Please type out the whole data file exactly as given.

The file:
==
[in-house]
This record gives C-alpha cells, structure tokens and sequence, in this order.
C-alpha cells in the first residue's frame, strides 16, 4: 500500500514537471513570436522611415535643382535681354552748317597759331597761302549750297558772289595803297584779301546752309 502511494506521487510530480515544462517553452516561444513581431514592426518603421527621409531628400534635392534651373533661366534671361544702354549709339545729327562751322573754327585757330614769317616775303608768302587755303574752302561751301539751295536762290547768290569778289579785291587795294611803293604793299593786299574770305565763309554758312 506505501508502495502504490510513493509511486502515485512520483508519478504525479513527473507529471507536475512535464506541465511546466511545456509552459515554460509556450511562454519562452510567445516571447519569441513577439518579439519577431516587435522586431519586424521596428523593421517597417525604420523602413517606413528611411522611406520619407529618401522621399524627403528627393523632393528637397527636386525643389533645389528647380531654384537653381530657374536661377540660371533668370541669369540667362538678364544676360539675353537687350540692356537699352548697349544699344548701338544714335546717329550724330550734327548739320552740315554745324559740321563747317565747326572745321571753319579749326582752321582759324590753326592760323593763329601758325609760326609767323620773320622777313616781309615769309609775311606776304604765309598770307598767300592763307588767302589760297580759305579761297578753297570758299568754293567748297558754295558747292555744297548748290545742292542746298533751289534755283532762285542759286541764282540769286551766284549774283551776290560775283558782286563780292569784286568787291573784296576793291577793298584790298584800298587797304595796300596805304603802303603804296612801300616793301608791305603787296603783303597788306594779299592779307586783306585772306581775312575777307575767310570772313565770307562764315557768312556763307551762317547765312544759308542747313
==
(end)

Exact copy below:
[in-house]
This record gives C-alpha cells, structure tokens and sequence, in this order.
C-alpha cells in the first residue's frame, strides 16, 4: 500500500514537471513570436522611415535643382535681354552748317597759331597761302549750297558772289595803297584779301546752309 502511494506521487510530480515544462517553452516561444513581431514592426518603421527621409531628400534635392534651373533661366534671361544702354549709339545729327562751322573754327585757330614769317616775303608768302587755303574752302561751301539751295536762290547768290569778289579785291587795294611803293604793299593786299574770305565763309554758312 506505501508502495502504490510513493509511486502515485512520483508519478504525479513527473507529471507536475512535464506541465511546466511545456509552459515554460509556450511562454519562452510567445516571447519569441513577439518579439519577431516587435522586431519586424521596428523593421517597417525604420523602413517606413528611411522611406520619407529618401522621399524627403528627393523632393528637397527636386525643389533645389528647380531654384537653381530657374536661377540660371533668370541669369540667362538678364544676360539675353537687350540692356537699352548697349544699344548701338544714335546717329550724330550734327548739320552740315554745324559740321563747317565747326572745321571753319579749326582752321582759324590753326592760323593763329601758325609760326609767323620773320622777313616781309615769309609775311606776304604765309598770307598767300592763307588767302589760297580759305579761297578753297570758299568754293567748297558754295558747292555744297548748290545742292542746298533751289534755283532762285542759286541764282540769286551766284549774283551776290560775283558782286563780292569784286568787291573784296576793291577793298584790298584800298587797304595796300596805304603802303603804296612801300616793301608791305603787296603783303597788306594779299592779307586783306585772306581775312575777307575767310570772313565770307562764315557768312556763307551762317547765312544759308542747313